News Americas, TEGUCIGALPA, Honduras, Weds. July 16, 2014: With Honduras in the spotlight and some 40 of its nationals who tried to enter the United States illegally returned to its soil Monday, the country yesterday seemed to be betting its economy’s future on ethanol.
President of Honduras, Juan Orlando Hernández, inaugurated the first ethanol plant in Catacamas, the largest municipality in the Olancho Department in the east of the Central American country.
The initiative located at the headquarters of the National Agricultural University was supported by the Governments of the United States and Brazil and built with the technical support of the Organization of American States (OAS). It seeks to broaden the cooperation on biofuels in the Hemisphere.
A recently passed amendment to the country’s Biofuels Law defines as a priority the use and import of raw materials for the production of biofuels and provides a new price for electricity generated from forest biomass.
The Central American Free Trade Agreement (CAFTA) bill signed into law by President George W. Bush in 2005, carved out country-specific shares of CBI ethanol for Honduras, the Dominican Republic, Costa Rica, El Salvador, Guatemala, Honduras and Nicaragua in the hopes of stimulating economic development in these countries.
The plant will utilize raw materials from the sugarcane produced by small farmers in the area, contributing to the thecnical development of this rural area of Honduras. The ethanol pilot plant is a major step towards the development of a sustainable bioethanol industry.
Secretary General of the OAS, José Miguel Insulza, was yesterday, July 15th, on hand for the inauguration and highlighted the importance for sustainable development and the energy independence of Honduras.
“Today we are witnessing something more than the inauguration of a plant, we are witnessing the commitment of a country – and the National Agricultural University – to develop the bases of the design of politics and sustainable regulatory frameworks for the use of biofuels,” he said.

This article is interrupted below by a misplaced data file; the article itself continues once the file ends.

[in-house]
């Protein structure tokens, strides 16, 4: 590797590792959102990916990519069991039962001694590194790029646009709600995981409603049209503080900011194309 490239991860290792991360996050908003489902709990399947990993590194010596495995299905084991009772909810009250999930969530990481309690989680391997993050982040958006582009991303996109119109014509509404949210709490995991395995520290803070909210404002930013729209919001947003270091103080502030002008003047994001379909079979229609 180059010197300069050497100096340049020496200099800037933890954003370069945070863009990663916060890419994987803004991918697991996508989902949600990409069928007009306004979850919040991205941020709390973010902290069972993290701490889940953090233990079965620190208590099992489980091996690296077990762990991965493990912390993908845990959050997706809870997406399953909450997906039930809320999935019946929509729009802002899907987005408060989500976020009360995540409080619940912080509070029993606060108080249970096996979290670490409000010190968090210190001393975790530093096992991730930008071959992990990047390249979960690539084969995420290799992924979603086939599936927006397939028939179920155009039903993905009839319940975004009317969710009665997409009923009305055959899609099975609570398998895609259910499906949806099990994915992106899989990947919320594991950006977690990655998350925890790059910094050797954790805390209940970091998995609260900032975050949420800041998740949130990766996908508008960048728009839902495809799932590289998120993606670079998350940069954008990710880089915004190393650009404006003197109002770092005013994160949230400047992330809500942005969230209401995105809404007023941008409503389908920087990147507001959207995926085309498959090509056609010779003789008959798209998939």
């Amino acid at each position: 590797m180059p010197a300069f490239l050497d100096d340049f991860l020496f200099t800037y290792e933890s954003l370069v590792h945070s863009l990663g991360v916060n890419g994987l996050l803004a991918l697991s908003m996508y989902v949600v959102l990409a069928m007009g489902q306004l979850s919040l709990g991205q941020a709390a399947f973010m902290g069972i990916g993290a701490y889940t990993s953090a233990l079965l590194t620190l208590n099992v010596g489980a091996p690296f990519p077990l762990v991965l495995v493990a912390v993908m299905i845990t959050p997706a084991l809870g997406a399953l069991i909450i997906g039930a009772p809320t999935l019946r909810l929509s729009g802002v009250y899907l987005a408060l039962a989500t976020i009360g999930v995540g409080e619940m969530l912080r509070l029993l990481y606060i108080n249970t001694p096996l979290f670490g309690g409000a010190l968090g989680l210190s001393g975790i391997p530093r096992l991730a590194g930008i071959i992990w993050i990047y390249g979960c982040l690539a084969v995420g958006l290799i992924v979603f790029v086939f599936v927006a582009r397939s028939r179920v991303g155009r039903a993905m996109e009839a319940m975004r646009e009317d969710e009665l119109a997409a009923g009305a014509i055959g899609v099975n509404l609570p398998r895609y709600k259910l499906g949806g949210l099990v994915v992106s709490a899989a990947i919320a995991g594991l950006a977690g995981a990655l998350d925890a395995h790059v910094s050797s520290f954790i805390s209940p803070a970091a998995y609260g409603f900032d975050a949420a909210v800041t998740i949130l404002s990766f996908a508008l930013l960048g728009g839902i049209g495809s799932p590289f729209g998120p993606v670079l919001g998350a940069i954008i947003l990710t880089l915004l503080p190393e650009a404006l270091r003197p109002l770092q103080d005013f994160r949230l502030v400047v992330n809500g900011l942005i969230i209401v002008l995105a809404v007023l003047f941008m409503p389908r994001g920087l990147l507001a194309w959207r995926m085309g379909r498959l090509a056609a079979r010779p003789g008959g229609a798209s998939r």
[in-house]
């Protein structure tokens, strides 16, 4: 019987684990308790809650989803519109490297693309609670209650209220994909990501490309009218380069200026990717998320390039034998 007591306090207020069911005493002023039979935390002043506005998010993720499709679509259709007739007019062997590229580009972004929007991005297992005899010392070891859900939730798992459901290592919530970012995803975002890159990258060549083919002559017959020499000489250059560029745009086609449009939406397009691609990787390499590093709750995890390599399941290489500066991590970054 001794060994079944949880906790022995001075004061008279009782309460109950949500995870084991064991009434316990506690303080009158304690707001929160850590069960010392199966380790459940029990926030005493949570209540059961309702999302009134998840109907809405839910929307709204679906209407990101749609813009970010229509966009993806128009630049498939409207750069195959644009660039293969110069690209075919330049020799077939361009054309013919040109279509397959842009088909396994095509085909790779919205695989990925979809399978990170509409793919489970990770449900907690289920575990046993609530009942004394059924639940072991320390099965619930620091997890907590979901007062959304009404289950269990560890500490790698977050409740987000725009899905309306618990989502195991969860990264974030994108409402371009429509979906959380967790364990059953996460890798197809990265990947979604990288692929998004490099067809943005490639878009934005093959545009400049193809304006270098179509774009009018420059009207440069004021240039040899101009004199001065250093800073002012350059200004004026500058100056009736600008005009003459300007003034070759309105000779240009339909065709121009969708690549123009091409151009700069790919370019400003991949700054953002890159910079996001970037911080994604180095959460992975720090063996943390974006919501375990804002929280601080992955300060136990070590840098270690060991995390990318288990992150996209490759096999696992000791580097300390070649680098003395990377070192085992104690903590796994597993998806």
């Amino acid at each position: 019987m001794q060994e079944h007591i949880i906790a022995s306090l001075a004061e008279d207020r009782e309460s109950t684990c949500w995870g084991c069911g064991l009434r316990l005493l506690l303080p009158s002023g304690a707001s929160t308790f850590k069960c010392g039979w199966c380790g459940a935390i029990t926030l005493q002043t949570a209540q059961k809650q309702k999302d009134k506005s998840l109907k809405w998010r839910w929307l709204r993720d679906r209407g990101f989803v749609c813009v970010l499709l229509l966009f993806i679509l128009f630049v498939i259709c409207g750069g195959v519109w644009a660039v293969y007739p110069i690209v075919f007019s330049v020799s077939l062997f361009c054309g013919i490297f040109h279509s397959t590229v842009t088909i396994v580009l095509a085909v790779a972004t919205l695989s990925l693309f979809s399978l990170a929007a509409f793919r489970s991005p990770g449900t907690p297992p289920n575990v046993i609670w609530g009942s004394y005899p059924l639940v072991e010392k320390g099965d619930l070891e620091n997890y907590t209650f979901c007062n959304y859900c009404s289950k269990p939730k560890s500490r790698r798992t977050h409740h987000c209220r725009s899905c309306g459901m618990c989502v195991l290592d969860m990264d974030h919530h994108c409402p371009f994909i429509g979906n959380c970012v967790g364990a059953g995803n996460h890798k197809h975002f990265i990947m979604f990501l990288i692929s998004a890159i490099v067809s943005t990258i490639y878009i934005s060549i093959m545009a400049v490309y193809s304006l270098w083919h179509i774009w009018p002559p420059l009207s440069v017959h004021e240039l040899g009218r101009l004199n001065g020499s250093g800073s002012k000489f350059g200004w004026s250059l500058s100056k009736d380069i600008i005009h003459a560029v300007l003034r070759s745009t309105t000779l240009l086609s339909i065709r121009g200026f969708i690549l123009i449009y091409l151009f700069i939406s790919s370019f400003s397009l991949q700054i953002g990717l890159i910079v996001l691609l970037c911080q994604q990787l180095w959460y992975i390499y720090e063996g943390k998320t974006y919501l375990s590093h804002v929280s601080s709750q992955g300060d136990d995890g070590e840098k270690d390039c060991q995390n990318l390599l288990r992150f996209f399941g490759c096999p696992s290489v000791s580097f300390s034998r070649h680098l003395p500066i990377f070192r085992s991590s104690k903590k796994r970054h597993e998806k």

He said the plant is a concrete action by Honduras toward development, to contribute to the diversification of its energy matrix and to create a series of alliances to promote clean energy and reduce the emission of carbon gas.
The main source of energy in Honduras as in most Caribbean and Central American nations is petroleum (53%) followed by combustible renewable and waste (44%), and coal (3%).
The residential energy consumption is around 47% of the national consumption, of which 86% are provided by biomass, primarily firewood.
Electricity in Honduras is currently sold at an average price of 103 US$/MWh or 10.34 cents per KWh. The total cost including generation, transmission and distribution is calculated to be 127 US $/MWh or 12.75 cent per KWh. Due to the application of cross subsidies, specially applied to the residential sector, end users pay approximately 100 US $/MWh or 10 cents per KWh.
Still most of the electricity is concentrated in the western part of Honduras. The country has one of the lowest rural electrification rates in Latin America after Nicaragua.
About 54 percent of the rural population still lacks access to electricity. In absolute terms, it is estimated that more than 386,000 households or more than 1.93 Million people in rural areas remain without access to electricity.
ENEE (Empresa Nacional de Energia Electrica) owns 4 thermal power plants with a total capacity of 28.9 GWh. Additionally, 7 hydropower plants with a total capacity of 2,539.6 GWh are owned and operated by ENEE]. The private sector has a total capacity of 3,992.4 GWh (14 thermal power plants with 3,578.8 GWh, 13 private hydropower plants with 257 GWh and 8 biomass cogeneration plants with 156,2 GWh.